Dieting

When I got on the scales this morning I was surprised that the damage report was as low as it is. Not that it is low by any account; just less than I had thought woud be the case. Today is our first full day back in Canada following our winter sojourn down south.  It’s as good a time as any to start a diet.

The Battle of the Bulge has been on and off for me throughout my life. Primarily my discovery of dieting is that everything turns on eliminating bread and sugar.  Once with a vengeance I tried the Atkins Diet of pure protein, filling my larder with meat and cheese. It worked. But like most fanatic undertakings it eventually subsided and things returned to normal – which is to say, my weight and former eating habits came back.

Seemingly the antithesis of dieting is satisfaction; that is, dieting normally appears as a conflict of satisfaction and deprivation.  The further elucidation is that without the satisfaction I end overindulging to compensate – spooning peanut butter from the jar or drinking maple syrup from the bottle. If I have learned nothing else about dieting it is that one cannot count on deprivation as the key.  Accrordingly I am proposing to attempt a new strategy of dieting by affording myself what I enjoy rather than focusing on tricks like protein or veggies or fruit where everything one consumes is governed by some calculation rather than the simple measure of pleasure.

Certainly portions matter. And I also intend to pay attention to that dynamic. So for the time being I shall confine my breakfast to a sliced Granny Smith apple (or banana), a small bowl of Bran, one English muffin with butter and peanut butter.  The singular feature of each those items is that I enjoy them. Plus they satisfy what I believe are critical elements such as fruit, fibre and fat. I like fat. The fattier the bacon, the better. But I will avoid bacon and processed meats.  My instinct tells me they’re not the best thing to consume. And by the way I forgot to mention that the peanut butter will be entirely natural, no added sugar. But the accompanying butter will be that stuff in a plastic tub that is probably full of fuel additives, but “I like it” so it stays.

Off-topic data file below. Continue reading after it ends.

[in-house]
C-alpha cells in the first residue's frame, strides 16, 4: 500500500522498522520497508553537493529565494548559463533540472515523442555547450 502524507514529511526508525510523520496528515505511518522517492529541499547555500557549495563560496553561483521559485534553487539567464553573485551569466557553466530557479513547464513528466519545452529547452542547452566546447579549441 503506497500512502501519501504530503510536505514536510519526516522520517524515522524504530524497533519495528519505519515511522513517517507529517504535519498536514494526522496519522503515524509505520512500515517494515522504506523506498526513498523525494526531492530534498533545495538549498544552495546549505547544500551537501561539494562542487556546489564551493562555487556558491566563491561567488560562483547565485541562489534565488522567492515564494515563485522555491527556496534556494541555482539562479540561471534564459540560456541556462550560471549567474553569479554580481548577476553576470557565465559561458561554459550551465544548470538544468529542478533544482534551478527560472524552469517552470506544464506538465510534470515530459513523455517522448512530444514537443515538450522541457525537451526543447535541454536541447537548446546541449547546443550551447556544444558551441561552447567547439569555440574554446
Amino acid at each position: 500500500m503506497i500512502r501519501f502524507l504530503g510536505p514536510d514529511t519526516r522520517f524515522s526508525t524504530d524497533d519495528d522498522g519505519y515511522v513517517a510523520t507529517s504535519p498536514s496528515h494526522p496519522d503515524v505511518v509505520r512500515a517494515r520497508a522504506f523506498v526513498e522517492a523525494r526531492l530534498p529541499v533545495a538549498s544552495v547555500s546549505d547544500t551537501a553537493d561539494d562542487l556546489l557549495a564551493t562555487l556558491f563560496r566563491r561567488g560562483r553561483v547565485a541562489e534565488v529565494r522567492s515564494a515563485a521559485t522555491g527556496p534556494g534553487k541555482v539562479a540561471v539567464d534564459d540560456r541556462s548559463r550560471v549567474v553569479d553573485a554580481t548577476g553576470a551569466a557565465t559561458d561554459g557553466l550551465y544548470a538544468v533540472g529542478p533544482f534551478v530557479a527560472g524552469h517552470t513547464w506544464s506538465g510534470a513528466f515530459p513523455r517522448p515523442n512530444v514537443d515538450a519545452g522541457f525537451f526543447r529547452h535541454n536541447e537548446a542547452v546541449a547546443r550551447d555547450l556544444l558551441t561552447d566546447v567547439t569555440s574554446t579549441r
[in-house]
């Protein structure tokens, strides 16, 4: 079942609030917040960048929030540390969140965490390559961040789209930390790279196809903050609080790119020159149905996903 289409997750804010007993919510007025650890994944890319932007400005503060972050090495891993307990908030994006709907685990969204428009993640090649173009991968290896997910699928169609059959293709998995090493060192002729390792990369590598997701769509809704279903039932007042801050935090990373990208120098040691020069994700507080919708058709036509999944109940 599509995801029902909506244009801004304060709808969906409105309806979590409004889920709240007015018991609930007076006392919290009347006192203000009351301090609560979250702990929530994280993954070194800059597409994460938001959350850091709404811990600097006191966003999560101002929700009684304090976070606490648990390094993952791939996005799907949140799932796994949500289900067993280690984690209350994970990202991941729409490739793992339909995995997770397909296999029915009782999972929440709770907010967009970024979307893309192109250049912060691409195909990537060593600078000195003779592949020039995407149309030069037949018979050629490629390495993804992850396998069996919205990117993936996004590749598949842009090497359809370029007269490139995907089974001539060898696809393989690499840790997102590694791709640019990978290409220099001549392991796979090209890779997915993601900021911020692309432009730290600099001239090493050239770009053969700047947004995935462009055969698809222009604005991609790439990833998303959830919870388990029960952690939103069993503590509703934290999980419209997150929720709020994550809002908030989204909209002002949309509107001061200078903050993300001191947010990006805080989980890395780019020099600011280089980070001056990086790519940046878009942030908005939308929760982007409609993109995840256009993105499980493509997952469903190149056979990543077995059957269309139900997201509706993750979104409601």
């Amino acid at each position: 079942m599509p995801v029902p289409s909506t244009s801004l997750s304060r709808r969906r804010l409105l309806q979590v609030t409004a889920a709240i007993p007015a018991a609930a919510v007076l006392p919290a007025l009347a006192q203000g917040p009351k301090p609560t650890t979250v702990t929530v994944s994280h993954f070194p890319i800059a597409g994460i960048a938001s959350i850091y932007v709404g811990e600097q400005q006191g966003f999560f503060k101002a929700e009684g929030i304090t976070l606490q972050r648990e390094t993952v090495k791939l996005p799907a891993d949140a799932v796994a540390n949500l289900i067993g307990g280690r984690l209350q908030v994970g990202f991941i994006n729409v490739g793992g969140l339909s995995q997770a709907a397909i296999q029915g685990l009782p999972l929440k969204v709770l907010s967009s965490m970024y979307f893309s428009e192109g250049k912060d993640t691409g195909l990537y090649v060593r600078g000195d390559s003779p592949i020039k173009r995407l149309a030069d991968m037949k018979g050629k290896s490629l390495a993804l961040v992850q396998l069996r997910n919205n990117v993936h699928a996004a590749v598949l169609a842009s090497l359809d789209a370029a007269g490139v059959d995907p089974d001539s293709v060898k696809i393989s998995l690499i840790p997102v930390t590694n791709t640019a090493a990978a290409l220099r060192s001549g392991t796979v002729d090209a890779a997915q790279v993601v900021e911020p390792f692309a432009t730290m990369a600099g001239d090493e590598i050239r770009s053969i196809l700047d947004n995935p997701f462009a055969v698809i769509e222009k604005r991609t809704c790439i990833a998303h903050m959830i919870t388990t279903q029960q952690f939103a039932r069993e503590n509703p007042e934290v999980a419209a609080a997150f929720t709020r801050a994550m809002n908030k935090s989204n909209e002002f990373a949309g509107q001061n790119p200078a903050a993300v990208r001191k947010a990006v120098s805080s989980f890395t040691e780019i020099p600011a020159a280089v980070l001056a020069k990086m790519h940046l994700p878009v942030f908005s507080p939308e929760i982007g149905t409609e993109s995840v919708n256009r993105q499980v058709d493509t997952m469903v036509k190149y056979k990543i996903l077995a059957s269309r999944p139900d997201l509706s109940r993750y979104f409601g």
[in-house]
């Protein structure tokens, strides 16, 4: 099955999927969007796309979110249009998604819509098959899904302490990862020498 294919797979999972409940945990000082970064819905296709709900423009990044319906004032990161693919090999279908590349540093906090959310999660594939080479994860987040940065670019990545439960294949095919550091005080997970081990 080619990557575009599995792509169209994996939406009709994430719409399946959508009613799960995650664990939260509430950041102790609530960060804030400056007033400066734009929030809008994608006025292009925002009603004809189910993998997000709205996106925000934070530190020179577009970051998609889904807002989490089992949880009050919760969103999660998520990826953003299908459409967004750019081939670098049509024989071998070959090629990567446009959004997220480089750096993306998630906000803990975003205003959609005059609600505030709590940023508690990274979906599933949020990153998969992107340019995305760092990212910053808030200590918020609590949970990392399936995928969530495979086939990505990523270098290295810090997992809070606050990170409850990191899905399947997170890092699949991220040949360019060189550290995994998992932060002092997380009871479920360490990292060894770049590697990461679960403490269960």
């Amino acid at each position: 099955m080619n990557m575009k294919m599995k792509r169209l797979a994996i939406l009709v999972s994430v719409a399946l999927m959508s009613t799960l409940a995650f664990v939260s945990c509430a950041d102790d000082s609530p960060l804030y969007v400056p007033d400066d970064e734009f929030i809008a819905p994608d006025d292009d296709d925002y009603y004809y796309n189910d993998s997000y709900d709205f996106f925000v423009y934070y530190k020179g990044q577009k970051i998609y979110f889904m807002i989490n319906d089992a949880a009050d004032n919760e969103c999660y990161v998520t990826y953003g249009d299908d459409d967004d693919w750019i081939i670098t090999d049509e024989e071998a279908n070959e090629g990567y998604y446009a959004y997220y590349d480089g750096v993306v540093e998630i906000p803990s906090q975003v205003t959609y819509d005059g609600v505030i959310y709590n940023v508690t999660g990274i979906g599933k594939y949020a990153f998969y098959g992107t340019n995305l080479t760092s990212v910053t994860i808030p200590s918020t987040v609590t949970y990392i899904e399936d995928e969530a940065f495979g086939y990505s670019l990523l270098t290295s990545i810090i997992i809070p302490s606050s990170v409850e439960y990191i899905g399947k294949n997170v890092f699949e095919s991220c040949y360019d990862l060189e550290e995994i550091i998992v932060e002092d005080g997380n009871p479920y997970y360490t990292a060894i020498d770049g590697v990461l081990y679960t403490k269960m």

I’m inclined to think that the success (if any) of this particular “diet” will be that it addresses the psychological features that underlay dieting. Food for me is evidence of more than nutrition. It is for example at times a social construct – like oysters on the half shell, steak tartare, cheese board and fresh fruit. Where I get into trouble is with desserts – outright sweets like carrot cake with a mountain of white creamy icing, Key Lime pie made from condensed milk, butter tarts naturally and pecan clusters.  Those are bad and unnecessary; that is, they’re not excusable as “satisfaction”.  Rather they translate the difference between going up to the trough and getting into it.

The evening meal (we now only eat two meals a day, breakfast and dinner) will be seasonal leaves (I’ll buy a large plastic box of pre-washed lettuce or spring mix), sliced green pepper, tomatoes topped with a trace of olive oil and a splash of red wine vinegar. Perhaps some Maldon salt!  An occasional bit of cheese in the salad will be tolerated. Accompanying the salad will be fresh salmon filets which I’ll cook sans anything else in the microwave for all of two minutes. Dessert, if any, will be fresh fruit of some sort. I can feel my halo glowing already!

Somehow I expect I shall manage to abuse the scheme whereby my weight loss will in the end be nil.  Nonetheless I am going to see what this plan produces. I just have to remind myself that there are limits – that old psychological disruption, pitting reason against self-restraint. So tarsome! At the very least I shall be able to distance myself from the philosophic angst of Epicureanism. Whether that improvement calculates into wegith loss…

Epicureanism | epikjo’rianiz(a)m | noun

an ancient school of philosophy founded in
Athens by Epicurus. The school rejected
determinism and advocated hedonism (pleasure
as the highest good), but of a restrained kind:
mental pleasure was regarded more highly than
physical, and the ultimate pleasure was held to
be freedom from anxiety and mental pain,
especially that arising from needless fear of
death and of the gods.